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My father retired from his job as a COBOL programmer after 40 years. He only had that one job all this time. He lasted 14 years under communism (pre 1989, Eastern Europe) and 26 years after. That's as stable as they can be.

As a kid, I remember him coming home with IBM style punch cards. He was putting the cards into something that looks like a money counting machine. It was pretty fast and noisy, I remember being fascinated by it. His computer room was filled with a huge, 3-rack, communist-block designed computer, with 256KB of RAM and 60MB of HDD. The HDD was as large as a washing machine and took 2 minutes to spin up from cold start. The actual data discs were interchangeable (so the disk itself was spinning in regular air, not in void).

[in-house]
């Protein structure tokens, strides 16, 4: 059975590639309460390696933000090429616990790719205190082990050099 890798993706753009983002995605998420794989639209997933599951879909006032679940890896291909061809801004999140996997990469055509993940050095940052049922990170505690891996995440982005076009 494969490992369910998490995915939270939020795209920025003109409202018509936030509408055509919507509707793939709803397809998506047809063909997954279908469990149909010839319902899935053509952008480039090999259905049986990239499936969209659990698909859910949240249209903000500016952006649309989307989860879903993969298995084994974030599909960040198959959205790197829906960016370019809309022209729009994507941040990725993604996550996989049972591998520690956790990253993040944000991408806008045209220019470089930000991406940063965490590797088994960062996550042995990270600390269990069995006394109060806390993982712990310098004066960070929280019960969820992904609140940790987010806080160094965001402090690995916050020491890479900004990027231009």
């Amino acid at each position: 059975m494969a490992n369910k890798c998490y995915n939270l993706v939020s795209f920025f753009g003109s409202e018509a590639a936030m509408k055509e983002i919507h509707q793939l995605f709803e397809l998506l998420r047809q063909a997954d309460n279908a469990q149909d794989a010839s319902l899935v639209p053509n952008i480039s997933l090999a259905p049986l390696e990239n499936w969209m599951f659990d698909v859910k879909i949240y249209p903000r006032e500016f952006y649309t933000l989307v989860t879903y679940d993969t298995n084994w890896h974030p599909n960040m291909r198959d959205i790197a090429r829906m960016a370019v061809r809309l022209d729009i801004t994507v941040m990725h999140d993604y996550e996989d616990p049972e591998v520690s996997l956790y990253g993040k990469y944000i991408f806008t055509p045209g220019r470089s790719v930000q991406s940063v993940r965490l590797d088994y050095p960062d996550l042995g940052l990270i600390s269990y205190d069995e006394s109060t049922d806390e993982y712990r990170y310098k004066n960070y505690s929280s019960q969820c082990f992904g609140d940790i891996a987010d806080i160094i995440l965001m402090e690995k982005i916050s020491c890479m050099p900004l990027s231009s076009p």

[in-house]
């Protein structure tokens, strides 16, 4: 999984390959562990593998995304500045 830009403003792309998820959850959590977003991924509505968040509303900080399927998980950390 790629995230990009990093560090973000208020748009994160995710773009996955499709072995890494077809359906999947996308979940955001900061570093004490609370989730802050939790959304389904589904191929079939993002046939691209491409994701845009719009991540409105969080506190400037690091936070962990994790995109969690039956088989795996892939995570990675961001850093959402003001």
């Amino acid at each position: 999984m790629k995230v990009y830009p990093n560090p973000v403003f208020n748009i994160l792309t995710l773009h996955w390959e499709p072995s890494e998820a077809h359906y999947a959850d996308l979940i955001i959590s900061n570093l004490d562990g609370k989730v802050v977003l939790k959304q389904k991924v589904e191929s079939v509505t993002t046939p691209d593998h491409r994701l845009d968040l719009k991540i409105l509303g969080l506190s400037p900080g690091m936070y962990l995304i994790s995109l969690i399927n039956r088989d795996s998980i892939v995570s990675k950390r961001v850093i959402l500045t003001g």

> He was putting the cards into something that looks like a money counting machine.

That is/was the punch card reader, with a metallic hair-comb like contraption (each prong of which was presumably connected to some sort of opto-coupler or a similar sensory component) for sensing the holes in the cards as they would pass under it at high speeds. As a kid, I used to have a lot of fun watching that in operation at my dad's office.

He used to write code (COBOL and Fortran) by hand on those graph paper-like coding sheets, then hand the sheets over to a 'specialist' card punching machine operator (I remember they used to have special courses for that too) who would punch the cards and so it went... :-)




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